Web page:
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Celebrated every February, Black History Month is an annual commemoration to honor and recognize the central role of African Americans in U.S. history and reflect on their continued struggle for racial justice. While President Gerald Ford is credited for officially recognizing what is also called African American History Month in 1976, the idea was the brainchild of American historian and author Dr. Carter G. Woodson.
The chain of events to this all-important celebration began in 1915, with the establishment of the Study of Negro Life and History — now called the Association for the Study of African American Life and History (ASALH). Founded by Woodson and Jesse Moorland, a prominent minister and philanthropist, its mission was to educate the nation about the history, sacrifices, and achievements of African Americans and people of African heritage.
In 1926, in a bid to share his passion for black history with students, Woodson initiated "Negro History Week" to help school systems coordinate their focus on the topic. He selected the second week of February to encompass the birthdays of President Abraham Lincoln (February 12), who abolished slavery, and famed abolitionist Frederick Douglass (Feb 14), who escaped from slavery.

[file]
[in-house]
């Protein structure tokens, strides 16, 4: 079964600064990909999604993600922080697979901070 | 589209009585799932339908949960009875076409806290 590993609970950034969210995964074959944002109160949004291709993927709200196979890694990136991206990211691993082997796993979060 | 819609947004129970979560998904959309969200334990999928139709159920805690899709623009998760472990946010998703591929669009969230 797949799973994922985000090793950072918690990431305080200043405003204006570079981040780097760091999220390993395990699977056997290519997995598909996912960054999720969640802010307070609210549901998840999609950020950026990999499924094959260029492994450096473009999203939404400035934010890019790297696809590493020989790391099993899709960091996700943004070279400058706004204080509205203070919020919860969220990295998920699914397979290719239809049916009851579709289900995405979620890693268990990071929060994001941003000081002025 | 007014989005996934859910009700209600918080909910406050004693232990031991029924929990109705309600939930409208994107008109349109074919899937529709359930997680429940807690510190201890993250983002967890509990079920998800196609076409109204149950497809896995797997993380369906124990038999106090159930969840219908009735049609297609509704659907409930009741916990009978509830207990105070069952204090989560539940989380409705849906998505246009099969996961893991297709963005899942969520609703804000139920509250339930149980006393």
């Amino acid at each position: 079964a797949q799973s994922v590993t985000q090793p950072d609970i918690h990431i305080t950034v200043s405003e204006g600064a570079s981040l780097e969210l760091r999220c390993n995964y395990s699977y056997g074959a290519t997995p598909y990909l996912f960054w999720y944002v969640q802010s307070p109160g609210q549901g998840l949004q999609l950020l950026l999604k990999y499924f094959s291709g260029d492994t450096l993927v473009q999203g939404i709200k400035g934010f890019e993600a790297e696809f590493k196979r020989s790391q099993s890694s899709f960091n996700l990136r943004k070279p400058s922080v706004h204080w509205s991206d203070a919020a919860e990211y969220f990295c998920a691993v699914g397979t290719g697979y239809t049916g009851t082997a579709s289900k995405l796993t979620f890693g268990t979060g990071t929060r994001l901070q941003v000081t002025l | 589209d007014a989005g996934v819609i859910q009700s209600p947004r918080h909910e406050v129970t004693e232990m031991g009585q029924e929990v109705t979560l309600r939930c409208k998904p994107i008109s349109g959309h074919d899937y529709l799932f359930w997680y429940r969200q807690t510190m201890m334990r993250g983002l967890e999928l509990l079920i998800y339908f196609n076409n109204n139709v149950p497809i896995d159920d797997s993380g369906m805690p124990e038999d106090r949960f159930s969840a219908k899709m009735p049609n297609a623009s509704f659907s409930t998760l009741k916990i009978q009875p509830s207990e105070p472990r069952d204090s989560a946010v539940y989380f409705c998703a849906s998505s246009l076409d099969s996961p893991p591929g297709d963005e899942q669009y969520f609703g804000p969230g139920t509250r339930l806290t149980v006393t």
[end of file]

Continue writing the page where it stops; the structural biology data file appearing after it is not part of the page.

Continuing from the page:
The event was wildly successful and educators countrywide soon began clamoring for suitable instruction materials for their students. Woodson and the ASALH responded by establishing an annual theme — to focus the public's attention on important developments that deserved emphasis — and providing teachers with appropriate lesson plans and classroom posters. By the time Woodson died in 1950, Negro History Week had become an annual event in many cities and towns across the country.
By the 1960s, African Americans on college campuses became increasingly aware of their African lineage, and Negro History Week began to be rapidly replaced with Black History Week. In 1976, the bicentennial anniversary of the adoption of the Declaration of Independence, the ASALH used its influence to officially change the name and make it a month-long celebration.
Today, Black History Month is one of the most celebrated cultural heritage months on the American calendar. Schools mark the occasion by highlighting the achievements and contributions of prominent African Americans like Dr. Martin Luther King Jr., as well as those who were less prominent but equally important. Among the extensive list are Madam C.J. Walker, the first black self-made millionaire, Hiram Rhodes Revels, the first African American US Senator, and George Washington Carver, the man who brainstormed 300 different products made from peanuts.
The ASALH and other institutions, such as the National Museum of African American History in Washington DC, as well as libraries, also offer a host of educational programs, many centered around an annual theme. 2021's theme, “Black Family: Representation, Identity, and Diversity," celebrates the diversity of black families, which include single to two-parent households to extended to bi-racial.
Resources: History.com, asalh.org, USAtoday.com, Oprahmag.com